The TV pilot I’m trying to make has two days left to get funded on Kickstarter. You can help make it a reality by pledging to the campaign – there are script snippets posted so you can get an idea of the plot development.
The show is called COPY, and it’s about the controversies covered – and provoked – by the student newspaper at a Christian college. I wrote the pilot script with friend and screenwriter Jeremiah Lewis. It made the semifinals of the Scriptapalooza competition last year – the top 15 scripts out of nearly 400. Here’s our video explanation of the show.
COPY is partly based on my adventures as a student reporter at Seattle Pacific University, an evangelical school that’s a rising star in the Council of Christian Colleges and Universities. Its longtime president Philip Eaton coined the motto “Engaging the Culture, Changing the World,” and wrote a whole book on it.
You can also get a sense of our plot development by reading the mock newspaper site we devised for The Crusader – it includes actual storylines from the show. We even recorded a rap song based on Jay-Z’s “99 Problems” to promote COPY, called “95 Theses (Benedict Ain’t One)” – another storyline in the pilot. Unfortunately, the sudden ascension of Pope Francis made that song a bit dated by the time we released it.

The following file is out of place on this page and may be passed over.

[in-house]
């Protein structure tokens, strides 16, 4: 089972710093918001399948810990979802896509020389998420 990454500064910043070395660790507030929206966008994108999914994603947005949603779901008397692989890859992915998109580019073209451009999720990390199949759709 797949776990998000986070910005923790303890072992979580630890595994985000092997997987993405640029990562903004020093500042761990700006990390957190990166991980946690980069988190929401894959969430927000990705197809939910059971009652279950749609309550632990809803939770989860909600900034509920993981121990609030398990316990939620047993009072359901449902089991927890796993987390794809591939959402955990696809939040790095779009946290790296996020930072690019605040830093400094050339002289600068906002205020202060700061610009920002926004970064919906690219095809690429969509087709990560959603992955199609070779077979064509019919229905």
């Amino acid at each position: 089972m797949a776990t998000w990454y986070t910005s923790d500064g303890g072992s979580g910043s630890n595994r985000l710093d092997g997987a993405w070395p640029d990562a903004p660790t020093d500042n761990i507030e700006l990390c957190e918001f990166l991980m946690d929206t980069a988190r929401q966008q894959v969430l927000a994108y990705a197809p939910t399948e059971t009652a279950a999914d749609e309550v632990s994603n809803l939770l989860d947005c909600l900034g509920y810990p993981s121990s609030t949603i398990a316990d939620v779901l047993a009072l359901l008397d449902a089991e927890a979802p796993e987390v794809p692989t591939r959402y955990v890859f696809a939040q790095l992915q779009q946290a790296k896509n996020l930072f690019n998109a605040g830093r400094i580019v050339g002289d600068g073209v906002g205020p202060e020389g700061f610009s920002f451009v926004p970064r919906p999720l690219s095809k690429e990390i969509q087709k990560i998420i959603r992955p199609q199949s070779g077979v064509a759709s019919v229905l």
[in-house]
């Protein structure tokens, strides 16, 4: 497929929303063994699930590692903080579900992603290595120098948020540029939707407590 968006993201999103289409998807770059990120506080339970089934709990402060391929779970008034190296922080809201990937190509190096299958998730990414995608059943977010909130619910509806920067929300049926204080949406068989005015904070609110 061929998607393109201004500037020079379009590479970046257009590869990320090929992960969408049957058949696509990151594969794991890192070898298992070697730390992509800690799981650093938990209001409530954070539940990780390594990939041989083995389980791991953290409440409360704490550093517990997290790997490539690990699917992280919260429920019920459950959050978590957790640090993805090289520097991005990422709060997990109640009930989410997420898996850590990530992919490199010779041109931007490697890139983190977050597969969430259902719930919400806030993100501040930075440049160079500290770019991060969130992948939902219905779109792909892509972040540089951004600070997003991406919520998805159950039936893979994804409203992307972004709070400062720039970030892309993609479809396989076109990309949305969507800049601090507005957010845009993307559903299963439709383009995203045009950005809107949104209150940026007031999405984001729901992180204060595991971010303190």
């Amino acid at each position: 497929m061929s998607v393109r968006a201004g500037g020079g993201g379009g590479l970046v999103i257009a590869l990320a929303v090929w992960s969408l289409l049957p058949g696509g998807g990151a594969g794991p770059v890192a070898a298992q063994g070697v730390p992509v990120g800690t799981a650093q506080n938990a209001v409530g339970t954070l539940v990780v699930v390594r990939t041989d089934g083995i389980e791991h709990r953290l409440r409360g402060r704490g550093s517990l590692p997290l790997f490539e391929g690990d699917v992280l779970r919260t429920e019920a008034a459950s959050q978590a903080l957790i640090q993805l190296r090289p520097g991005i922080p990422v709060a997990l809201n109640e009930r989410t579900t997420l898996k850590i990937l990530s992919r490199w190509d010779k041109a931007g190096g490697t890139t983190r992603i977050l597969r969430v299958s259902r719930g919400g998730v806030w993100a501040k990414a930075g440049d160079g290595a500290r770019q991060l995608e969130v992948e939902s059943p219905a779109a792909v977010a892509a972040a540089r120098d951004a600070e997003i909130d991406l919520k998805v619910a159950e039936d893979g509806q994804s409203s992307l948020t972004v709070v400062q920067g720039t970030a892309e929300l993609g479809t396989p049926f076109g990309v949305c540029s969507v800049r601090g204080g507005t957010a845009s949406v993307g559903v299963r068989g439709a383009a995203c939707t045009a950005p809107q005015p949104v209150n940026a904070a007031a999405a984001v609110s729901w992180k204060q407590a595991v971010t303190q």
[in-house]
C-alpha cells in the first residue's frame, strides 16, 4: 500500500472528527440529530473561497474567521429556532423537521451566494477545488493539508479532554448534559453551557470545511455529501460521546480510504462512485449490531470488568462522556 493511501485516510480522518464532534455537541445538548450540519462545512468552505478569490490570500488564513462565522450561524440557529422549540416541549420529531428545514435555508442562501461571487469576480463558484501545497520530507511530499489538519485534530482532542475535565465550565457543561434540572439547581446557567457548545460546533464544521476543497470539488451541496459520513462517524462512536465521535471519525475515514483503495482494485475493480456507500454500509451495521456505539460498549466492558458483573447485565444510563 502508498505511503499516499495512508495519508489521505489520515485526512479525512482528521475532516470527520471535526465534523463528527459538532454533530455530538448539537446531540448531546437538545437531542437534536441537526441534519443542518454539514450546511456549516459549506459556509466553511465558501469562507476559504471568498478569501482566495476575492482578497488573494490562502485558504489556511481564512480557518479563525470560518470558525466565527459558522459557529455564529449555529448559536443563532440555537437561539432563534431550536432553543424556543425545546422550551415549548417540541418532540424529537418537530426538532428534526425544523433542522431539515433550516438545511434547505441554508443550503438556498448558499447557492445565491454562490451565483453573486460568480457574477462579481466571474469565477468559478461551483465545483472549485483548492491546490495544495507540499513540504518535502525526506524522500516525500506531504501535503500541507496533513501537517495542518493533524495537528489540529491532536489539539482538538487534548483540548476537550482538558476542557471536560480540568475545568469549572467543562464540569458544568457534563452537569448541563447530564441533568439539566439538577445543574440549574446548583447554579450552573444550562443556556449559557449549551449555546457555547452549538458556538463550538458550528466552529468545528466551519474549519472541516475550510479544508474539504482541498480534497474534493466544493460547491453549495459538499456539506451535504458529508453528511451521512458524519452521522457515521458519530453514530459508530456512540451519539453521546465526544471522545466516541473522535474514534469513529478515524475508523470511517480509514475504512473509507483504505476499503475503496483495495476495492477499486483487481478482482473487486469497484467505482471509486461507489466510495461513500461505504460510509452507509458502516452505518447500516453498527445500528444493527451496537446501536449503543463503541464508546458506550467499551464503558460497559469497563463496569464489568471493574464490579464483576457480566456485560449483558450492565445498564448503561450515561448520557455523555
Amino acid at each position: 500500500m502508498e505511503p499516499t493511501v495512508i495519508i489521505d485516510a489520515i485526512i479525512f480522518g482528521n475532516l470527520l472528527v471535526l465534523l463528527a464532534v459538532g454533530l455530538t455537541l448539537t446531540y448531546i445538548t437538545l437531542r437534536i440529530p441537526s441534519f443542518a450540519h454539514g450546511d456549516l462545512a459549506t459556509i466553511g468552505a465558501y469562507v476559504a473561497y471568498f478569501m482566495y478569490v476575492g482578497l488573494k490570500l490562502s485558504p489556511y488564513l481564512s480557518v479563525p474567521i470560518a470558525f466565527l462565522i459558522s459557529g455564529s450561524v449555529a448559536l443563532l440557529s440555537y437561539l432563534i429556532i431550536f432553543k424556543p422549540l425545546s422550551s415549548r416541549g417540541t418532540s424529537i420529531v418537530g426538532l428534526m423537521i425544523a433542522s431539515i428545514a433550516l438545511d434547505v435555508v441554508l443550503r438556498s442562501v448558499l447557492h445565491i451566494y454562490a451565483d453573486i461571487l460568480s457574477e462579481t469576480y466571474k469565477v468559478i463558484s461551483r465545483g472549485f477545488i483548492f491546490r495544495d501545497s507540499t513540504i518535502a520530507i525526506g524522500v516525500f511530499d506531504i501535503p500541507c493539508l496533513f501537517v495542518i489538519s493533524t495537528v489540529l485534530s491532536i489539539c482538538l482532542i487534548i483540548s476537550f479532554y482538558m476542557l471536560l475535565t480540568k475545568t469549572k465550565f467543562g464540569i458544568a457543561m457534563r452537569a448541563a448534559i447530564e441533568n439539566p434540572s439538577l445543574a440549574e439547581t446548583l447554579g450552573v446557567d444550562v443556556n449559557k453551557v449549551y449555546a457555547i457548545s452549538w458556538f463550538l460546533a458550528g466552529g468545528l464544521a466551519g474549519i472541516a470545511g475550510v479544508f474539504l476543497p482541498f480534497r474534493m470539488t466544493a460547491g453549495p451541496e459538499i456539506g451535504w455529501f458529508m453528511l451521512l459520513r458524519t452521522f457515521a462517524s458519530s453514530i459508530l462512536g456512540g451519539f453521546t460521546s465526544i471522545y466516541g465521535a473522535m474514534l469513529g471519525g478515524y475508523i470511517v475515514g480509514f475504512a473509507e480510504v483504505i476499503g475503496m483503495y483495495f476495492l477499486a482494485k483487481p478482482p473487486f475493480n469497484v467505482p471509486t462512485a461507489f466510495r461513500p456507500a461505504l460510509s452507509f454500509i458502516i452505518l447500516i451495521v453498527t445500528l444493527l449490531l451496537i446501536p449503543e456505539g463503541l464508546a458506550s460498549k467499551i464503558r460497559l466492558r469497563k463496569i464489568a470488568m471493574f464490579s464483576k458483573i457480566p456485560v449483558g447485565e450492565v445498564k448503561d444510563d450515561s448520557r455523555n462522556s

From the Kickstarter page:
COPY is a TV show about the student media at an evangelical Christian college: An editor trying to whip his staff into shape, a blogger more TMZ than T.S. Eliot, and a university president obsessed with being “culturally relevant” – negative press be damned. How far will editor-in-chief Meshach Kilbourne and his staff go to secure the paper’s independence – and glory – against the machinations of President Constantine Ward? …
Christians and journalists, who normally hate each other, both believe the truth will set you free. They’re not so quick to admit temptation by another creed: The ends justify the means.
COPY takes a wry and comical look at the modern-day Christian university: proclaiming its “witness” to the world, while chasing conventional greatness through more programs, more prestige, more accommodation to the secular culture. But it’s also a tale of the media’s identity crisis – the aspirations and temptations of The Crusader’s editors and reporters, competing for scoops and eyeballs against competitors who don’t have a finger-wagging journalism adviser.
We like to think of COPY as “Big Love” meets “Gossip Girl,” not a preachy depiction of crusading journalists (“The Newsroom”) or a Christian caricature (“Glee”). Like the bestselling memoir “Blue Like Jazz,” COPY aims to show Christians in all their diversity and attitudes toward “the world. Our writing nods frequently to our television forebears — “Arrested Development,” “30 Rock,” and “Saved By the Bell.”